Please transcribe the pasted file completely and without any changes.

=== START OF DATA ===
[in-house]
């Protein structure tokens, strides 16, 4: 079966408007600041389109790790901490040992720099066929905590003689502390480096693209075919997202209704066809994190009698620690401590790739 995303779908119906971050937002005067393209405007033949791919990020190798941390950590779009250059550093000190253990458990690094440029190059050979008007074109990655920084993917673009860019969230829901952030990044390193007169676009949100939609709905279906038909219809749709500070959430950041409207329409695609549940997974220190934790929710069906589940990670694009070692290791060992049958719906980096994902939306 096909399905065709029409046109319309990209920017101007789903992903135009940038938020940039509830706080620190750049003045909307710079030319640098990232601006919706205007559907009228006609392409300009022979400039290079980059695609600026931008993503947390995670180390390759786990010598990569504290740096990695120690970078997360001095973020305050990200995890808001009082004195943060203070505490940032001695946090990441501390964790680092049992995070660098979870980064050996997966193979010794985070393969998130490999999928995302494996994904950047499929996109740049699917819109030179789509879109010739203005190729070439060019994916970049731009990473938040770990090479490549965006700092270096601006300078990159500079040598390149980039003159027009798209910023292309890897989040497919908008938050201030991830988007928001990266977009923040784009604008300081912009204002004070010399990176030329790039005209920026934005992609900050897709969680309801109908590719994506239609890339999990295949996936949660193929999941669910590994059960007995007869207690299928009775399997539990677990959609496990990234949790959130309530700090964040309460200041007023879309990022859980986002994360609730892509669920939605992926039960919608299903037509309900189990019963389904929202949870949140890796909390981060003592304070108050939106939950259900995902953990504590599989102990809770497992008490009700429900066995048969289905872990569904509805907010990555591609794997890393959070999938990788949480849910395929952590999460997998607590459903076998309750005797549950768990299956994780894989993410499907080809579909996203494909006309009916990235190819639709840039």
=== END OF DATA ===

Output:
[in-house]
């Protein structure tokens, strides 16, 4: 079966408007600041389109790790901490040992720099066929905590003689502390480096693209075919997202209704066809994190009698620690401590790739 995303779908119906971050937002005067393209405007033949791919990020190798941390950590779009250059550093000190253990458990690094440029190059050979008007074109990655920084993917673009860019969230829901952030990044390193007169676009949100939609709905279906038909219809749709500070959430950041409207329409695609549940997974220190934790929710069906589940990670694009070692290791060992049958719906980096994902939306 096909399905065709029409046109319309990209920017101007789903992903135009940038938020940039509830706080620190750049003045909307710079030319640098990232601006919706205007559907009228006609392409300009022979400039290079980059695609600026931008993503947390995670180390390759786990010598990569504290740096990695120690970078997360001095973020305050990200995890808001009082004195943060203070505490940032001695946090990441501390964790680092049992995070660098979870980064050996997966193979010794985070393969998130490999999928995302494996994904950047499929996109740049699917819109030179789509879109010739203005190729070439060019994916970049731009990473938040770990090479490549965006700092270096601006300078990159500079040598390149980039003159027009798209910023292309890897989040497919908008938050201030991830988007928001990266977009923040784009604008300081912009204002004070010399990176030329790039005209920026934005992609900050897709969680309801109908590719994506239609890339999990295949996936949660193929999941669910590994059960007995007869207690299928009775399997539990677990959609496990990234949790959130309530700090964040309460200041007023879309990022859980986002994360609730892509669920939605992926039960919608299903037509309900189990019963389904929202949870949140890796909390981060003592304070108050939106939950259900995902953990504590599989102990809770497992008490009700429900066995048969289905872990569904509805907010990555591609794997890393959070999938990788949480849910395929952590999460997998607590459903076998309750005797549950768990299956994780894989993410499907080809579909996203494909006309009916990235190819639709840039």